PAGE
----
As I shift my instruction to meet the requirements of the Next Generation Science Standards, I often ask myself: How can I make science a phenomenal experience for my students? I think the key to unlocking the answer to this question lies in discovery — in my willingness to figure out what the NGSS asks of me, as an educator.
As part of Teaching Channel’s Next Generation Science Squad, I spent a weekend in Washington D.C. working with the Squad to develop my understanding of the NGSS and was fortunate to attend a training on the latest EQuIP (Educators Evaluating Quality Instructional Products) rubric by Achieve.
As I approached the workshop, I wondered why I needed a rubric to ensure that my instruction is NGSS aligned. I didn’t see the logic. Wouldn’t that take substantially more time when I’m already working hard to incorporate the new standards without a rubric? Aren’t we professionals who know our craft and what we’re expected to do? Aren’t we well versed in pedagogical approaches and strong teaching methodologies? I felt I was doing a pretty good job with this “NGSS thing.” Why fix something that isn’t broken, right?
I love the beginning of the school year because my classroom is a blank slate. A new start gives me a chance to take all the learning I experienced over the summer and put it to use. Some of my time this summer was spent learning with a group of teachers in the state of Iowa around the concept of coherence and phenomena-driven lessons.
National leaders in NGSS curriculum development, implementation, and training shared with the us immersion lessons that demonstrated how phenomena are used to generate student questions, which are then used to guide the learning in the unit.
August Webinar with Teaching Channel, WGBH, and PBS LearningMedia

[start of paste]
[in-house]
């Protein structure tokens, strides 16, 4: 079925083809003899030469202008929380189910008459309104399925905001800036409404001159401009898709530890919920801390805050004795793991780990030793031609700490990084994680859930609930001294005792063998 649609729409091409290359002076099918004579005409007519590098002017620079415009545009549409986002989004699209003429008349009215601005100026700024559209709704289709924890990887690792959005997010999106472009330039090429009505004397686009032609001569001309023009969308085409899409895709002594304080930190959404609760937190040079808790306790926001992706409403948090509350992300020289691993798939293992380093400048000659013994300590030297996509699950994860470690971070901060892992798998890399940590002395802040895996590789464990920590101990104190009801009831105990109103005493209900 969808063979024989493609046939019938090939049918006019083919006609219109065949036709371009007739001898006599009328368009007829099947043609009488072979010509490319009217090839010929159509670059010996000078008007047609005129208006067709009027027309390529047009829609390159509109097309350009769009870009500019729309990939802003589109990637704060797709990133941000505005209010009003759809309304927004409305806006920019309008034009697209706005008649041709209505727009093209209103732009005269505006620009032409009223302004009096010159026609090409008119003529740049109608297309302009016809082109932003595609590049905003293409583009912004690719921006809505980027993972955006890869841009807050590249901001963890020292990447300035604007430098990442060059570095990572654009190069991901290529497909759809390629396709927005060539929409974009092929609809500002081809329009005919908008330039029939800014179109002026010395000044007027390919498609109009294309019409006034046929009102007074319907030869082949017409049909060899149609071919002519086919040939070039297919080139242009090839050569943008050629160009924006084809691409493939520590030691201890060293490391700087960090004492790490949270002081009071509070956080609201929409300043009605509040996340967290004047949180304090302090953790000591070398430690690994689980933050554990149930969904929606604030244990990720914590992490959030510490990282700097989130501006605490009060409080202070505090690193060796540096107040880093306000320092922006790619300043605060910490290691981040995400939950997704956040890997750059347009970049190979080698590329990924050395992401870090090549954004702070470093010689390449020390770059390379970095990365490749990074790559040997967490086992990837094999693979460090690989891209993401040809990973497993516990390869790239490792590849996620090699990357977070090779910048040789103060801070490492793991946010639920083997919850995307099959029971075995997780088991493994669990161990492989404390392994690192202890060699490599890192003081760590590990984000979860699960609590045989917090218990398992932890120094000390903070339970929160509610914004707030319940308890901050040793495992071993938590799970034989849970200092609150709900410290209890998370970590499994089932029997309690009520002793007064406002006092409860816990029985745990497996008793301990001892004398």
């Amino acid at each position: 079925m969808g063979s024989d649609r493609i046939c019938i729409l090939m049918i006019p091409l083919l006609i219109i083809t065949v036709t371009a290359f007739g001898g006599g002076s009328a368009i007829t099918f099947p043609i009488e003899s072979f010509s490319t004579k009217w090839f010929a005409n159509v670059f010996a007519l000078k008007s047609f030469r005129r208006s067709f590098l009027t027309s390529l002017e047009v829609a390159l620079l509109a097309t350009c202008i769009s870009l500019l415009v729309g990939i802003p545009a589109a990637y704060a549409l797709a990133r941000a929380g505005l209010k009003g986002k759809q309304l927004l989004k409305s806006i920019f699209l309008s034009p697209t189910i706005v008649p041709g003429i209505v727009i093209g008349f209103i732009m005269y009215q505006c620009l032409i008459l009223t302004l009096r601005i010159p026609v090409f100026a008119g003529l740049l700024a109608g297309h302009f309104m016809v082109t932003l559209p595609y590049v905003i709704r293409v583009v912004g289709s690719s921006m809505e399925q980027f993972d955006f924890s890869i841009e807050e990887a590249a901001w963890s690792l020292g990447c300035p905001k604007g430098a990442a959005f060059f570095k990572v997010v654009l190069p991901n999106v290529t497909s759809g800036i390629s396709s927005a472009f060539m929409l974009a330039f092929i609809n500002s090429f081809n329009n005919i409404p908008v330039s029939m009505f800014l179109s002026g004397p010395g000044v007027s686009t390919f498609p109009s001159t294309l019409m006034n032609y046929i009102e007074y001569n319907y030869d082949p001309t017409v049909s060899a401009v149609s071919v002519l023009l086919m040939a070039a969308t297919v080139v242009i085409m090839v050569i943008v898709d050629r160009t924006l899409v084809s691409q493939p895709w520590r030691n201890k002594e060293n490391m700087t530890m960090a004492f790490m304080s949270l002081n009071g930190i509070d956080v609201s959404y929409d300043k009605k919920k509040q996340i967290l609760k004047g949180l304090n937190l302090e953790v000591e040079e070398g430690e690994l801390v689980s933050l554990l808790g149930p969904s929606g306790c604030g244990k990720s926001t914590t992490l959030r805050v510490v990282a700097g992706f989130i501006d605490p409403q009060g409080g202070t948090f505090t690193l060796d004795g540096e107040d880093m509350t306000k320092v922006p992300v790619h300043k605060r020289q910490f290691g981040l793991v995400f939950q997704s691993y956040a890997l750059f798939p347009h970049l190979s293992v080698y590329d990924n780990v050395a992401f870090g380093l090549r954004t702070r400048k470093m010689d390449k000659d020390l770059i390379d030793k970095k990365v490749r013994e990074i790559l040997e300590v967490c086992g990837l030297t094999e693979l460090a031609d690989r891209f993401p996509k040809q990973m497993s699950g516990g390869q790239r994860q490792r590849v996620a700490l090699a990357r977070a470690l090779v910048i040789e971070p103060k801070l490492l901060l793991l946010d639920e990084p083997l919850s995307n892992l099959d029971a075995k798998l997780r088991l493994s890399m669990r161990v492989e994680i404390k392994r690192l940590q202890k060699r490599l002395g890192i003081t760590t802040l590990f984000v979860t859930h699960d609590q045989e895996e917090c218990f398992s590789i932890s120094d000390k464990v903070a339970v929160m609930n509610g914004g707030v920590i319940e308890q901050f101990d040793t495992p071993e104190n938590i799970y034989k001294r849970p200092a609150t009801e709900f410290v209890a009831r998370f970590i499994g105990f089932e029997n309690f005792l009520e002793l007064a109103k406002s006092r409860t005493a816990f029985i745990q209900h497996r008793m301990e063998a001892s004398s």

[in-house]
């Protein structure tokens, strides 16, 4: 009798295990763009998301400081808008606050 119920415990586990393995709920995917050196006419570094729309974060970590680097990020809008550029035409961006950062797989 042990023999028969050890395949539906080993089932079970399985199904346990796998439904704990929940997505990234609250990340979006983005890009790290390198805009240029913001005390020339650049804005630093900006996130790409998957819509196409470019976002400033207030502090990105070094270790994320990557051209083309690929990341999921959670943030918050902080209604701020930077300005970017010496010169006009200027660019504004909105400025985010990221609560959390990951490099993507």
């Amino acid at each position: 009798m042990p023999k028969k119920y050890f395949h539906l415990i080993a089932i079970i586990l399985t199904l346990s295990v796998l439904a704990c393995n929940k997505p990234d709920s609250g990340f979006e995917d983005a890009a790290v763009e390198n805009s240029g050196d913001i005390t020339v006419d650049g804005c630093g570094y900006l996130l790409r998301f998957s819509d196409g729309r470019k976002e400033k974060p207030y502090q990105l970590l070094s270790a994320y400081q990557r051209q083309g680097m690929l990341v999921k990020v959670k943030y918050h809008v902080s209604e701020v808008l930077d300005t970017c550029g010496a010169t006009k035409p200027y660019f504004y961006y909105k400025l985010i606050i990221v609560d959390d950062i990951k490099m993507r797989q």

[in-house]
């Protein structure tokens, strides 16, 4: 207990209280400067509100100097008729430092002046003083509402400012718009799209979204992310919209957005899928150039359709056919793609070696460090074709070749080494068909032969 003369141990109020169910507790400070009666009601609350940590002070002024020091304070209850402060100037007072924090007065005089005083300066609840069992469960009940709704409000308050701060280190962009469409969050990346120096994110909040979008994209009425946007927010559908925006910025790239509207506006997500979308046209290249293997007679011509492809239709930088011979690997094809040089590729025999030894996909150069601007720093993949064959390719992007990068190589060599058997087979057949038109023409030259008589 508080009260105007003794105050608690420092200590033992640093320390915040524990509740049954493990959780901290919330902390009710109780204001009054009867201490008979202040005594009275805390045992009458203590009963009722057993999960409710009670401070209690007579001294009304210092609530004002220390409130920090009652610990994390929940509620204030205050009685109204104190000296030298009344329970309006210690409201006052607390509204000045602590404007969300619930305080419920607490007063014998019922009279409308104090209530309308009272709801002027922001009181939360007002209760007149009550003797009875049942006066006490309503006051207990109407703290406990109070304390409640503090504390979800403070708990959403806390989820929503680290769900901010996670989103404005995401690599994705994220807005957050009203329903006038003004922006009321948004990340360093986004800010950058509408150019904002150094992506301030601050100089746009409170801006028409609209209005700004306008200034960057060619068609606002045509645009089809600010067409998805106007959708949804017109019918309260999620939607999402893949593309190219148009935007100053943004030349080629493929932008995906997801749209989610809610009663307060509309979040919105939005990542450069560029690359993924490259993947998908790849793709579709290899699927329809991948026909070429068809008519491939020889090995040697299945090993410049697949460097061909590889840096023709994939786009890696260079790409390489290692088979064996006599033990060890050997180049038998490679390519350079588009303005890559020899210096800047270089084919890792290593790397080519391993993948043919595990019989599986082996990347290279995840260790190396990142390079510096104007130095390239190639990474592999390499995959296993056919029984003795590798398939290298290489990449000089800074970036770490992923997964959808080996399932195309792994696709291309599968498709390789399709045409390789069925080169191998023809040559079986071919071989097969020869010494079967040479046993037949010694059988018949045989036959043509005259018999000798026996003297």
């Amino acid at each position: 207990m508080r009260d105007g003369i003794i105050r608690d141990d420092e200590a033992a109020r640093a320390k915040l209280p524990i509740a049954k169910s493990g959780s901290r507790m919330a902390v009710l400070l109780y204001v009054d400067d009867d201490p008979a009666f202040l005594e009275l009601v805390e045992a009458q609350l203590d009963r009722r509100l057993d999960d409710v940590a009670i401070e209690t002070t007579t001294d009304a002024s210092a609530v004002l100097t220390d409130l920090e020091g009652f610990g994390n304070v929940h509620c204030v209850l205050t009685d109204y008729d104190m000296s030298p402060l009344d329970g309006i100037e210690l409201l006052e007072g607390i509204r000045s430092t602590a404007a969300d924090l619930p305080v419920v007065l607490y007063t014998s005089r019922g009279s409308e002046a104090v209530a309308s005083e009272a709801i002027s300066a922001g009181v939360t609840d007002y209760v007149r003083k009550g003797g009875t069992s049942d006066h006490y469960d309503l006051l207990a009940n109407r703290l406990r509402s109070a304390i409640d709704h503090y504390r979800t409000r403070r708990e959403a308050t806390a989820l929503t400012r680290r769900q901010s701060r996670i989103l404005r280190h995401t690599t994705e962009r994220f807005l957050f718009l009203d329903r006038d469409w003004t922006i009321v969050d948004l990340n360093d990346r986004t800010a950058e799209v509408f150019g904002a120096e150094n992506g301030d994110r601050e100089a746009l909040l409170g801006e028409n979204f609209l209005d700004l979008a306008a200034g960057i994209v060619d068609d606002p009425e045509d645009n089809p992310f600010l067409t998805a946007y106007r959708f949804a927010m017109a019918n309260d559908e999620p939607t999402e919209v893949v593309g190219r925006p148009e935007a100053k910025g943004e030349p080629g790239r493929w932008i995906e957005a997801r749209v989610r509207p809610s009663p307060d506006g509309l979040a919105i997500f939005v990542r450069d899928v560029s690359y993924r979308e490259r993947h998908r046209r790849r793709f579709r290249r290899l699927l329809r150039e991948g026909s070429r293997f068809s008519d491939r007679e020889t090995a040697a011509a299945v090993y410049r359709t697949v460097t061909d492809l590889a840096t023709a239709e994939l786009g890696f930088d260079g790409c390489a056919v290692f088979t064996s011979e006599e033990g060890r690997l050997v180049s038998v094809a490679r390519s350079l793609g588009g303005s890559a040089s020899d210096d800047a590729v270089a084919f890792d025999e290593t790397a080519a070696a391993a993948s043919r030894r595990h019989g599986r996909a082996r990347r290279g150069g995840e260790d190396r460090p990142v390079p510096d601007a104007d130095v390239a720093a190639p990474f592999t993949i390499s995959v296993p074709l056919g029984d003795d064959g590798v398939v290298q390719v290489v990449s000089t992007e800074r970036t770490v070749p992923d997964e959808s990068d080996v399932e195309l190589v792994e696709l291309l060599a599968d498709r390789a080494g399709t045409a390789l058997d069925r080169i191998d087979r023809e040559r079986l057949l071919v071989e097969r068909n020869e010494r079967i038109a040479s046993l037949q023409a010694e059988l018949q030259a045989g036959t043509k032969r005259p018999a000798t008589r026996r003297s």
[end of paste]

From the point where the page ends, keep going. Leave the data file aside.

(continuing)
Last month, PBS LearningMedia, WGBH, and Teaching Channel partnered to co-host a webinar on Engineering and the Design Process: Real-World Classroom Resources. The interactive, hour-long event provided an opportunity for classroom practitioners to converse with our combined team of classroom educators and curriculum experts.
Wow! What a turn out! Over 800 registrants AND we maxed out the webinar platform!
Scientists seek out other respected scientists for their opinions and collaborate with other fields regularly. Biologists work with chemists to research ocean acidification and the impact on coral reef habitats. Statisticians must work with ecologists to calculate populations and distributions of animals within the ecosystem. The work we do is integrated and no longer isolated by discipline. Researchers walk across the hall to share ideas, brainstorm, and call upon others to generate panels of experts. The Next Generation Science Standards (NGSS) speak volumes to this kind of collaboration. It may seem like a buzzword, but it’s a reality in the world of science. Our students must also develop the skills of working across the disciplinary core ideas and apply their understanding of the crosscutting concepts with the science and engineering practices.
If you’re a science teacher in one of the NGSS adoption states, once you’ve had some time to absorb that you’re indeed going to transition your science lessons to the new and improved NGSS aligned lessons, you might hit somewhat of a roadblock. Think of it as writer’s block. The overwhelming feeling that you already teach really good science lessons, you just need to see what fits with the new standards and what needs to go. And now, we must think of lesson planning in three dimensions to properly support the intention of teaching collaborative skills.